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The relevance of 2 degrees

20 Apr 2017, 11:04 UTC
The relevance of 2 degrees
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On 18 April, the Dutch polar explorer and climate journalist Bernice Notenboom, together with fellow 2 Degrees expeditioners Martin Hartley and Ann Daniels, achieved their target of reaching the geographic North Pole by foot. The goal of the expedition, which kicked off with ESA and stakeholders on 2 February 2017 at the Space Expo, Noordwijk in the Netherlands, was to walk 2 degrees from 88°N to the North Pole – to reinforce the importance of commitment to Action on the 2° Paris Climate Agreement.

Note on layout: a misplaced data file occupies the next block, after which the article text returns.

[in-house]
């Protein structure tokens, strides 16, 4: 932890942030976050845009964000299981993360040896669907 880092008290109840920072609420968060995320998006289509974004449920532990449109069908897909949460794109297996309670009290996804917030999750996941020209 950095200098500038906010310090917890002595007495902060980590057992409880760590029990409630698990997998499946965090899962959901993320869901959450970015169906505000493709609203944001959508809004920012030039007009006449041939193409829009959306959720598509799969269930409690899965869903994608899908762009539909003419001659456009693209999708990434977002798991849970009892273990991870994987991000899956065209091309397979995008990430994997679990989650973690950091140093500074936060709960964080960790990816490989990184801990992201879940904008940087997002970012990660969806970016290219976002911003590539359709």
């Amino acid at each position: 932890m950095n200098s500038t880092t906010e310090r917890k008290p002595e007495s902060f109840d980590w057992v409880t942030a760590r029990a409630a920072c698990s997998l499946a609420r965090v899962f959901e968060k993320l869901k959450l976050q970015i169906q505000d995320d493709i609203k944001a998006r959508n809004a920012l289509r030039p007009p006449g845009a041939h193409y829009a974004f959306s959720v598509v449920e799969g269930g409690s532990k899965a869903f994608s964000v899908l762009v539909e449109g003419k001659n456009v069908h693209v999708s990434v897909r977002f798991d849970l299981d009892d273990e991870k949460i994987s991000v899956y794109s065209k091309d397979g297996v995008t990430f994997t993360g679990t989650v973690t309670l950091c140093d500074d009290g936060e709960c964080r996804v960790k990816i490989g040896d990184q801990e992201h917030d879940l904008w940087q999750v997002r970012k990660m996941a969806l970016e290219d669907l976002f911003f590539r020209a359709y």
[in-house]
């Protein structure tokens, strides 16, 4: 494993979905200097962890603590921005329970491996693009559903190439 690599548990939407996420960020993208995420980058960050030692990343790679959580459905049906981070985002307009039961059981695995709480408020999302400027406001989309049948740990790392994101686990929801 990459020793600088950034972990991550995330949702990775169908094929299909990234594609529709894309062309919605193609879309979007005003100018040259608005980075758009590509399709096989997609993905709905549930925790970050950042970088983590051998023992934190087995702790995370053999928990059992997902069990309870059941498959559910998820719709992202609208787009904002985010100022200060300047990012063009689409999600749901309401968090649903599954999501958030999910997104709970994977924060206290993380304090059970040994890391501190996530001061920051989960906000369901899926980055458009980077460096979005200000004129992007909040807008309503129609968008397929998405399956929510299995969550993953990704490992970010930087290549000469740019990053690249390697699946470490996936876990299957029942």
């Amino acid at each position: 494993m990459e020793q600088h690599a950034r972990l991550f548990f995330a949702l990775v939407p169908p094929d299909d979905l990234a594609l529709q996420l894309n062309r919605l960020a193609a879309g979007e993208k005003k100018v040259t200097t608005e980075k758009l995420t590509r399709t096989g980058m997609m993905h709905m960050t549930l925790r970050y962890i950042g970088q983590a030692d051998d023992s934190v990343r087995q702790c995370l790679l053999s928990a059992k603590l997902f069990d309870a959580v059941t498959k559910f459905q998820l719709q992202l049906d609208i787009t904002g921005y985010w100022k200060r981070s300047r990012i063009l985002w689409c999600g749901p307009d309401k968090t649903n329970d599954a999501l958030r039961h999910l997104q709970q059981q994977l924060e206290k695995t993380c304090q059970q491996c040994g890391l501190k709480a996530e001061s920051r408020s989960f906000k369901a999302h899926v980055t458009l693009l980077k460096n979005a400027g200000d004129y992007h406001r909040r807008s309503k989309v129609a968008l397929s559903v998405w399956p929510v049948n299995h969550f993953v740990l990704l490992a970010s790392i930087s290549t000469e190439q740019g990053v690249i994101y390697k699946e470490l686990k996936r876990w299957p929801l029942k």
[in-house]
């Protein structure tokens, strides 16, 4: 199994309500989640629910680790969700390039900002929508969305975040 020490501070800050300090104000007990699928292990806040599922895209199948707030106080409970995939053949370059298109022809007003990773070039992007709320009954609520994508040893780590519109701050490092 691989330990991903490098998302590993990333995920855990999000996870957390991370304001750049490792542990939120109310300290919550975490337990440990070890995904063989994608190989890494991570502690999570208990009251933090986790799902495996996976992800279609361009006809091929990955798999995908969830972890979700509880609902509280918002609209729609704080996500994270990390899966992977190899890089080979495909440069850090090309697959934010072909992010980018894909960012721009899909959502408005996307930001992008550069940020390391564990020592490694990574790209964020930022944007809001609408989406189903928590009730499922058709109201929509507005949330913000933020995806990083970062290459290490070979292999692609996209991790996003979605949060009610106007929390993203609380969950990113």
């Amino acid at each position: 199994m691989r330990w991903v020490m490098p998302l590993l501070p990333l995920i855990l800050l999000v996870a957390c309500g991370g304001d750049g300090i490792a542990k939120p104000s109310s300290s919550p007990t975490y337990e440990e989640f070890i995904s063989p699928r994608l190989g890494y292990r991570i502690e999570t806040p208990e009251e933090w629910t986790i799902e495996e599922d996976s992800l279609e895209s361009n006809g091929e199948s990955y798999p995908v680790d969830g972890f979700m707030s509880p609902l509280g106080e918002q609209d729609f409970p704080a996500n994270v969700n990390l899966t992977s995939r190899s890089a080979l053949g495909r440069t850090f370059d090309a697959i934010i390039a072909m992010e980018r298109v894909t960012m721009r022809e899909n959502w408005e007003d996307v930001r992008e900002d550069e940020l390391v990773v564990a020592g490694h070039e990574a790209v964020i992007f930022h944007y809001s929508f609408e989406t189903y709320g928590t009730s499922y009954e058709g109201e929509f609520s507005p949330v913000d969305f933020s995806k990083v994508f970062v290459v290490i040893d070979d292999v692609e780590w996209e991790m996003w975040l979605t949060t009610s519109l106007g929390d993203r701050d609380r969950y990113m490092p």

2 Degrees expedition kick off at Space Expo. (2 Degrees).
Along their route, the expeditioners had to negotiate tricky conditions with drifting pack ice and extremely thin ice, whilst supporting important climate research with scientific measurements of the snow layer on top of the sea ice.
At the expedition kick off on 2 February 2017, and our planning meetings at ESA’s ESTEC establishment in January and in Banff, Canada (at the CryoSat Science Meeting, I was careful to highlight the risks posed as a consequence of the climate trend towards thinner Arctic ice, coupled with recent observations of extremely anomalous warm winter weather.
Ice-thickness forecast with ice-drift vectors (green) from Sentinel-1 for 5–6 April, 2017. (CMEMS)

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